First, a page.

Effect of a leukotriene B4 receptor antagonist, LY293111, on allergen induced responses in asthma.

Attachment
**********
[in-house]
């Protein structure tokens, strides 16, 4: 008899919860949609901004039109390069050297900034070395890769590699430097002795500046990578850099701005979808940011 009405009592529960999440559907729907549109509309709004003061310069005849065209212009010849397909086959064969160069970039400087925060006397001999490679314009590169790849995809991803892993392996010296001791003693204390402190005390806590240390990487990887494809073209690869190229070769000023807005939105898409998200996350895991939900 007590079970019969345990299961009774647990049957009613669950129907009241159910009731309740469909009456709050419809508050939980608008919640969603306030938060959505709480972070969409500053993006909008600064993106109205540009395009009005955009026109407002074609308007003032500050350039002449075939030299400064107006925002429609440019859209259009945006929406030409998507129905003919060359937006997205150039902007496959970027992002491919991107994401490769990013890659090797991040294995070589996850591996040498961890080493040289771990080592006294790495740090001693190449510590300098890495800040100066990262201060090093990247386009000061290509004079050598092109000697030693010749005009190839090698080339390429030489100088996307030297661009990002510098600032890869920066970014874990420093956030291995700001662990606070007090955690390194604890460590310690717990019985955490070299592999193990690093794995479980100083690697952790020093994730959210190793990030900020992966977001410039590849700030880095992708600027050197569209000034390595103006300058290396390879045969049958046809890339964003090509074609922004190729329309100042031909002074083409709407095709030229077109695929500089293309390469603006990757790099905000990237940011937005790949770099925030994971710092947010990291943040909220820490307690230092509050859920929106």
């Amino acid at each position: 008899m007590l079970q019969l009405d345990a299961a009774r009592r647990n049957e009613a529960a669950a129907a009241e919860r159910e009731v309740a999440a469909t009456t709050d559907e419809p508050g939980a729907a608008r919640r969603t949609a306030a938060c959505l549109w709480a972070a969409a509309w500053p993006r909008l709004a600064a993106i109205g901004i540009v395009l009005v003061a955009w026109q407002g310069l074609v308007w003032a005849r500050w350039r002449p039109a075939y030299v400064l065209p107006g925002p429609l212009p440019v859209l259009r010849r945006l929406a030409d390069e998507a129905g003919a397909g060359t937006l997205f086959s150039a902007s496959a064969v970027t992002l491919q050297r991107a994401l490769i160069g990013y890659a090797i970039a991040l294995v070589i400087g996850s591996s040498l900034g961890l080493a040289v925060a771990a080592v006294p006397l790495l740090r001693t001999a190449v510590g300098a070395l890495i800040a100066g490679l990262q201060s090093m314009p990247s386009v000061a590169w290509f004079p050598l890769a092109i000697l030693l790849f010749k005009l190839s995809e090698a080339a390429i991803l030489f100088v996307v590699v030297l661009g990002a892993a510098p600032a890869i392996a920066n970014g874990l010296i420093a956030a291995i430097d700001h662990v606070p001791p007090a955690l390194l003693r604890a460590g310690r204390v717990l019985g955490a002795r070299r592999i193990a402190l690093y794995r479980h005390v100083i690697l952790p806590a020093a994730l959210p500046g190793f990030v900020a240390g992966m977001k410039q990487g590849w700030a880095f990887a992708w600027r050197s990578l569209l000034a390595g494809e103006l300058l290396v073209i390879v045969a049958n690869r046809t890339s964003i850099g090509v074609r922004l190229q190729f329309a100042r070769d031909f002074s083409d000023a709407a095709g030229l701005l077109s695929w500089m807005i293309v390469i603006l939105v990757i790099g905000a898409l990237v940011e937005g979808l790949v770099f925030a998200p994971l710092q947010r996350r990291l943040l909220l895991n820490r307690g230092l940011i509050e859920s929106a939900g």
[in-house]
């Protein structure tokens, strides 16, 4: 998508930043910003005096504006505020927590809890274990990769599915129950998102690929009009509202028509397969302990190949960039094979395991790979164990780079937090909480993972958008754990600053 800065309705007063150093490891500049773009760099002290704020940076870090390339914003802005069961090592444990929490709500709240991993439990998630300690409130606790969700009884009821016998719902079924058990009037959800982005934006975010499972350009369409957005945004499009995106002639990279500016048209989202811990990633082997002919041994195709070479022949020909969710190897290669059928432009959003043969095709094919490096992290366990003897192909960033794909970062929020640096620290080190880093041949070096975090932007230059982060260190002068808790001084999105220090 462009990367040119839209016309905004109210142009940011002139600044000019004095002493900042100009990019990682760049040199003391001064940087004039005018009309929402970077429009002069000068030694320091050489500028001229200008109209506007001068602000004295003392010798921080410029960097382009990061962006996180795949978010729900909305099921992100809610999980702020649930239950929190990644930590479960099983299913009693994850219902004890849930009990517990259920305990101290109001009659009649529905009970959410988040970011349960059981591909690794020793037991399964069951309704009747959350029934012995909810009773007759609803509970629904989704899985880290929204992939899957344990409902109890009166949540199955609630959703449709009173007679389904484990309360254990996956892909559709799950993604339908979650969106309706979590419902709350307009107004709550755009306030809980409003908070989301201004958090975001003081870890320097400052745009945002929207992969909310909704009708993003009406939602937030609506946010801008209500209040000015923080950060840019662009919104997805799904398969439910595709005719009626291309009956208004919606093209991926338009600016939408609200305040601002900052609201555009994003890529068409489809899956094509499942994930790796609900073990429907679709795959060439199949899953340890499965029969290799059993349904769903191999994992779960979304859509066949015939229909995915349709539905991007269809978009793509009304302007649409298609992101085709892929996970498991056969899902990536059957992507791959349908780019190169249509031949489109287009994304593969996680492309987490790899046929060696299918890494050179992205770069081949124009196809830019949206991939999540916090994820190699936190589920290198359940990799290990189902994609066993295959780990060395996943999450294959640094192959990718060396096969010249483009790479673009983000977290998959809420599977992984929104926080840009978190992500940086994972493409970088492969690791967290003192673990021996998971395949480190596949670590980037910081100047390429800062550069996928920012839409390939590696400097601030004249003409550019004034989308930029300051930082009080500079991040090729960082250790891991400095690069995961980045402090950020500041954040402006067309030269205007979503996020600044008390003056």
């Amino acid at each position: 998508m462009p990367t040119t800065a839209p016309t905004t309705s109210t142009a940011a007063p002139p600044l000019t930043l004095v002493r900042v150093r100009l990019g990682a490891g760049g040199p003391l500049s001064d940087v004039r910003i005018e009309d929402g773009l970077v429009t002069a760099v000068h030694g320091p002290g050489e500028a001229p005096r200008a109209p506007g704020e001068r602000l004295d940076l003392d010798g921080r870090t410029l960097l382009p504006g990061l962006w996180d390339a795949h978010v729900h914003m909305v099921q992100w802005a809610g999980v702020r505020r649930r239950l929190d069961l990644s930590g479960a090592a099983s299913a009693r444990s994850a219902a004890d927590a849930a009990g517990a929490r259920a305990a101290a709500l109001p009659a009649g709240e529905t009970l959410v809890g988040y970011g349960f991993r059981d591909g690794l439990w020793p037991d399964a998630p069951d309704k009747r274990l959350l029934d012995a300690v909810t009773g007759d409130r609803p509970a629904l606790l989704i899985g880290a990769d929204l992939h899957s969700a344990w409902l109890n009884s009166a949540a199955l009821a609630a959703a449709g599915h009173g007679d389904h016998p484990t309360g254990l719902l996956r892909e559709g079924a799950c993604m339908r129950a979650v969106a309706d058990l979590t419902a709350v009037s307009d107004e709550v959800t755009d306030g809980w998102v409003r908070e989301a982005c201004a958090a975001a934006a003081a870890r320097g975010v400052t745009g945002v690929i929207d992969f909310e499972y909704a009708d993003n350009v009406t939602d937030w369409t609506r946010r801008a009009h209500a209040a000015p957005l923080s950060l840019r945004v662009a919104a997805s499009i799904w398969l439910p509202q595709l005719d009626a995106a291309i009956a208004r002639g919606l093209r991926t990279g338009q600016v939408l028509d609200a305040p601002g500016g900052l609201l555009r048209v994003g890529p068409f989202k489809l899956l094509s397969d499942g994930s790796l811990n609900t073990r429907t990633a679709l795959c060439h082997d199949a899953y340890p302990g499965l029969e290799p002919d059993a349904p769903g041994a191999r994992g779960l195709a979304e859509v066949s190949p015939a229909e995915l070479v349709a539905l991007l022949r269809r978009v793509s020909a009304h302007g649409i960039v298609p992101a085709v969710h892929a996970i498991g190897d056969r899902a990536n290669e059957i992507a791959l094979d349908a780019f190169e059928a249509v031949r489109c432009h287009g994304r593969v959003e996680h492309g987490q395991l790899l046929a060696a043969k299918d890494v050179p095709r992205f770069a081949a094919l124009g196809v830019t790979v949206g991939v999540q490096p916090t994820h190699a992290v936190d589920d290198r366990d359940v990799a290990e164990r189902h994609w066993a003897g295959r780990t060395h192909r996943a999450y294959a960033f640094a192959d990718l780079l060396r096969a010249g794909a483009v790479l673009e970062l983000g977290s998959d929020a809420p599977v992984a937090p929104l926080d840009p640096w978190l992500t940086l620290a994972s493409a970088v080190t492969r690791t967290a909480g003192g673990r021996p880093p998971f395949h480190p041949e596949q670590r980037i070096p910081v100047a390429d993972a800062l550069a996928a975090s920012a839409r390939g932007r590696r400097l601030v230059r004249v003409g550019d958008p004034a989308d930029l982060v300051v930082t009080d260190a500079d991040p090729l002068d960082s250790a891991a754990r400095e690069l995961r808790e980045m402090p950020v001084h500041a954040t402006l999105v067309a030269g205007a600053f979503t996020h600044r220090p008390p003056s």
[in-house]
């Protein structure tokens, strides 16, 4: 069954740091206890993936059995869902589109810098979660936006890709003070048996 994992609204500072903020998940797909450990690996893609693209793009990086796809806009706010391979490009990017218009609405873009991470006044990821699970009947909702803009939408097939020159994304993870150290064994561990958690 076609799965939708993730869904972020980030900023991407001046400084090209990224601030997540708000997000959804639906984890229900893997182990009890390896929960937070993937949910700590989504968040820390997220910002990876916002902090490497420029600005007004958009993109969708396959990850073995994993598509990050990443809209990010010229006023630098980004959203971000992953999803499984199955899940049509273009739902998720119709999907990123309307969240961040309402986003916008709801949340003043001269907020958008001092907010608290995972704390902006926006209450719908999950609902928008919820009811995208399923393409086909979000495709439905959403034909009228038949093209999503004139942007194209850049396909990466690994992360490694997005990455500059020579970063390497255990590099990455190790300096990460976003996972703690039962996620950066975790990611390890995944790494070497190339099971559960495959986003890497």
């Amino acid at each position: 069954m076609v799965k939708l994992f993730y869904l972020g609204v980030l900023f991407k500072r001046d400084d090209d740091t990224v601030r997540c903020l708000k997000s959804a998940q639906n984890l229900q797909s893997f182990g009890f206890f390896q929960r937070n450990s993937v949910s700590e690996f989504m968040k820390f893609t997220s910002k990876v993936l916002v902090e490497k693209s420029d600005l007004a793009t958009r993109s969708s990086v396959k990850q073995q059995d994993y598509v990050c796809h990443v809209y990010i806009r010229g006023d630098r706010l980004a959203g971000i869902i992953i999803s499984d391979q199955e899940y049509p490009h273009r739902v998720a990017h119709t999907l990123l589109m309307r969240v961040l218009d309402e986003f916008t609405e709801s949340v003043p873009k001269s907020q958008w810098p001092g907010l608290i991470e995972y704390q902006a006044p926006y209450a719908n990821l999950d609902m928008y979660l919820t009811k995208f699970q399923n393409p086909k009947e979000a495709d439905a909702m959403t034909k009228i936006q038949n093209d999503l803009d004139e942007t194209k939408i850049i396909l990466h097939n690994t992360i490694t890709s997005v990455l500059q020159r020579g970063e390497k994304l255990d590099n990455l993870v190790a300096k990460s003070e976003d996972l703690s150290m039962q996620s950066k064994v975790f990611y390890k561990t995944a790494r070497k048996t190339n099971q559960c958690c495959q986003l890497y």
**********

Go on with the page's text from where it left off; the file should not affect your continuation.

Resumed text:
BACKGROUND: Leukotriene (LT) B4 is a potent neutrophil chemoattractant and also stimulates eosinophils in vitro, but its role in asthmatic inflammation is unknown. METHODS: The effect of the novel LTB4 receptor antagonist, LY293111, was examined using allergen challenge as a model for asthmatic inflammation in 12 atopic asthmatic subjects in a double blind placebo controlled crossover trial. Subjects with an established early (EAR) and late asthmatic response (LAR) to allergen at screening received oral LY293111 in a dose of 112 mg three times daily for seven days or placebo before further allergen challenge. Each treatment was separated by a washout period of 28 days. Individuals underwent histamine challenge one hour before and three hours after allergen challenge. Bronchoalveolar lavage (BAL) fluid was obtained at bronchoscopy 24 hours after allergen challenge. RESULTS: There was no difference in baseline lung function, EAR, LAR, or in airway responsiveness to histamine before and after allergen between placebo and LY293111. By contrast, treatment with LY293111 significantly reduced the number of neutrophils in BAL fluid expressed as both absolute cell numbers and percentage cell differential counts: absolute cell counts, median (range) 0.04 (0.02-0.15) x 10(6) after LY293111, 0.09 (0.02-0.43) x 10(6) after placebo; percentage differential cell counts 0.35 (0.1-2.0) after LY293111, 0.80 (0.1-3.6) after placebo (p < 0.05). Eosinophils, macrophages, and lymphocytes in BAL fluid did not differ between treatments. There was a significant reduction in the concentration of myeloperoxidase (MPO) with both placebo (16 (6.6) ng/ml) and LY293111 (3.5 (1.8) ng/ml) and of LTB4 (placebo 4.6 (1.2) pg/ml, LY293111 2.2 (0.2) pg/ml). Concentrations of LTC4 and interleukin 8 were reduced, although not significantly, whereas concentrations of interleukin 6, GM-CSF, and TNF-alpha were unchanged by LY293111. CONCLUSIONS: These results demonstrate an influence of LTB4 on neutrophil influx and activation in the airway following allergen challenge. Despite this anti-inflammatory effect, there was no measured physiological benefit and this questions the functional role of the neutrophil in the pathophysiology of allergen induced asthma.